Sustained a head injury? Speak to our expert team of injury solicitors to find out your legal rights!
Head injury remains one of the most serious and worrying types of injury that can occur following an accident or incident, irrespective of who was responsible for the accident occurring. Any trauma to the head can cause a loss of consciousness, internal bleeding or damage to the nervous system.
If you, or some one close to you, have suffered a head injury, especially if they lost consciousness as a result, then they should be examined and assessed as soon as possible by a medical practitioner.
What is the definition of a head injury?
A head injury may be defined as any trauma to the head, face or neck. Trauma may be caused by:
- A road traffic accident
- A fall from height
- A slip, trip or fall
- A pedestrian related accident
- A motorcycle accident
- A cycling accident
- A sporting accident
- Through medical negligence
- A work related accident
How is a head injury diagnosed?
Head injuries may be evident by obvious trauma to the head such as swelling, bleeding, loss of consciousness or severe pain. It is important that the casualty isn’t moved until a medical practitioner is on the scene and makes a rapid assessment of the injuries incurred.
Air ambulances may be used to transport the casualty to the nearest head trauma centre if the injuries are considered to be severe or life threatening. Alternatively, an ambulance may be called to transport the casualty to hospital, whilst assessment and treatment are ongoing.
The Glasgow Coma Scale is a universal index which is used to assess a casualty’s level of consciousness and response. A series of tests are made to establish eye movement, response and motor function and a score is given.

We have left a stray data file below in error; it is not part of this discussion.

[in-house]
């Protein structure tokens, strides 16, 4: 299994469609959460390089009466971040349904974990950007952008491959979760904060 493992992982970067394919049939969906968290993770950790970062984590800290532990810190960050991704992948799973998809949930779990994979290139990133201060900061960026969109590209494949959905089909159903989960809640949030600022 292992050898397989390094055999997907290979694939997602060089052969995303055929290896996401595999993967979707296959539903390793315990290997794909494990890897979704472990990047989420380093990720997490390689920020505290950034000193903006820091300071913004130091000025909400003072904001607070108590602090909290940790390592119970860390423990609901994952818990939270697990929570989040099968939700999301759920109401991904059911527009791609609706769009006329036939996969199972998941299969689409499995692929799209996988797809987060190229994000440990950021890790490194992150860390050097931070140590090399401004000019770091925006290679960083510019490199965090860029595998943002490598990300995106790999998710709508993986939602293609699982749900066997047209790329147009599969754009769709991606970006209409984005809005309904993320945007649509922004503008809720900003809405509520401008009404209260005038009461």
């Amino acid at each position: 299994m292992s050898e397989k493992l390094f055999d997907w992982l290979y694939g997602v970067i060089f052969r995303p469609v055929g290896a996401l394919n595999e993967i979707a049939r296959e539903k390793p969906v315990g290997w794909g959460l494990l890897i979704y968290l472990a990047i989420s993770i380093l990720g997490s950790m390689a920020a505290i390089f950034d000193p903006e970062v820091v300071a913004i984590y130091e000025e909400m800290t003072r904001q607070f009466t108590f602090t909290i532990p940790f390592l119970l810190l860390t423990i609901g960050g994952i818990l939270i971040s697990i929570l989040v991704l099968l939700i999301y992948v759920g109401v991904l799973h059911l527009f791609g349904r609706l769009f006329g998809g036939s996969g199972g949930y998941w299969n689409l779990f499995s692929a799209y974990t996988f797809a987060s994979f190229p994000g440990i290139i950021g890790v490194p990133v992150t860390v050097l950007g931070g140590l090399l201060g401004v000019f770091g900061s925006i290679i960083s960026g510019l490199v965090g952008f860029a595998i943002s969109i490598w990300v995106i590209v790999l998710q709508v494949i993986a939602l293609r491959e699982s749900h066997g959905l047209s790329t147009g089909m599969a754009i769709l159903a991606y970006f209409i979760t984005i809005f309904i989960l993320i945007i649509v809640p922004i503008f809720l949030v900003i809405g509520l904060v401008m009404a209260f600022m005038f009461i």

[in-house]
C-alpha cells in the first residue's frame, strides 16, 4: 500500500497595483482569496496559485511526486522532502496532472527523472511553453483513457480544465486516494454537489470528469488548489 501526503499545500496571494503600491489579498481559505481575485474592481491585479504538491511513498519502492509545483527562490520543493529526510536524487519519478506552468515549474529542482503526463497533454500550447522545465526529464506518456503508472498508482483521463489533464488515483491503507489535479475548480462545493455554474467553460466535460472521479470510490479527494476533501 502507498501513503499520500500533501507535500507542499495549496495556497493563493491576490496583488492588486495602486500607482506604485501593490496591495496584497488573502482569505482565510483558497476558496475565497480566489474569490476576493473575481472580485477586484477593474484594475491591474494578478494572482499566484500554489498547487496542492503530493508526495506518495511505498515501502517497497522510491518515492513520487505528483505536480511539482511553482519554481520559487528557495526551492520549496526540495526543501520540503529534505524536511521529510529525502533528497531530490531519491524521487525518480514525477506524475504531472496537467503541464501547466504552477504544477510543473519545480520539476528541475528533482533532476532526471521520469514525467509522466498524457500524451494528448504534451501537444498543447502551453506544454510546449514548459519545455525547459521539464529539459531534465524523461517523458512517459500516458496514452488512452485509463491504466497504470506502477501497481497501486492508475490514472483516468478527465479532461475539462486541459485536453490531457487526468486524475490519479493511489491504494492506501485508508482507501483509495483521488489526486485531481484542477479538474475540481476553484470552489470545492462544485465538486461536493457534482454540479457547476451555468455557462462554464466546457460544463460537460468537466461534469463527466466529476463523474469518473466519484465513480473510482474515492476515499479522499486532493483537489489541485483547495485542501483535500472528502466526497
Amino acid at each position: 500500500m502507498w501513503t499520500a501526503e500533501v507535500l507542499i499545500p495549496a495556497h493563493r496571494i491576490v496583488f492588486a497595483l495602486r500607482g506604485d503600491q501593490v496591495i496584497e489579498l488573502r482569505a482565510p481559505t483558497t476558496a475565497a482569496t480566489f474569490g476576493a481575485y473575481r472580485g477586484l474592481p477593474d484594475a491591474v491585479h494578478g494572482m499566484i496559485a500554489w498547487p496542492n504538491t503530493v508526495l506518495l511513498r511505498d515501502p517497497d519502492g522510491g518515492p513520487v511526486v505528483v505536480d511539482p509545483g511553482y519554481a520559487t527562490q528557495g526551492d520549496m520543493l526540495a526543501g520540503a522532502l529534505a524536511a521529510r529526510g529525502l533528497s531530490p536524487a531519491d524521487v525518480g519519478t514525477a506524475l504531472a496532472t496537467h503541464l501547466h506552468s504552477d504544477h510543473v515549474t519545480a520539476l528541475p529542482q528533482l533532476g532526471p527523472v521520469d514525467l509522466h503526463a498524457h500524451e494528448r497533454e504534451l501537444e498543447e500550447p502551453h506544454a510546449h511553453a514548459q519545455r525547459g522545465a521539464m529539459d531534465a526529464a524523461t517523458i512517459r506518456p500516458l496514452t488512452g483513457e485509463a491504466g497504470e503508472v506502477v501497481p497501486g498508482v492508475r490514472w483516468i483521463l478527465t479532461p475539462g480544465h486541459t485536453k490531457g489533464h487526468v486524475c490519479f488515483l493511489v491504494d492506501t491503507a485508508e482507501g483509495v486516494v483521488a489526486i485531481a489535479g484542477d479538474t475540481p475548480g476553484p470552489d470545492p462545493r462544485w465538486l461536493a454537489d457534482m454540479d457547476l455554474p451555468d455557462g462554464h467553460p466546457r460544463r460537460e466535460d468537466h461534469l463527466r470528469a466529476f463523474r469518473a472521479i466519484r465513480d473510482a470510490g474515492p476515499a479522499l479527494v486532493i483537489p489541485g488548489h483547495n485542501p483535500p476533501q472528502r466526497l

Treating a head injury
Head injury may be established using sophisticated imaging equipment such as Computerised Tomography (CT scans) or Magnetic Resonance Imaging (MRI scans). These can pinpoint the exact location and degree of damage in the head and indicate the causes of any bleeding.
Bleeding in the brain can be life threatening, as blood clots can form, causing swelling to damage the brain further. Surgery may be required to reduce the pressure in the brain and remove any blood clots that have formed.
Making a compensation claim with the solicitors in Great Witchingham
If you have sustained a serious head injury as the result of an accident that wasn’t your fault within the last 3 years, then you may wish to find out more about pursuing a personal injury compensation claim.
Call Accident Advice Helpline and speak to one of their helpful telephone advisers who can notify you of your legal rights over the phone. Indeed, they can even establish your legal right to make a personal injury compensation claim and ensure that their injury solicitors in Great Witchingham handle all aspects of your claim on a no win no fee* basis.
Date Published: 4th April 2014
Author: David Brown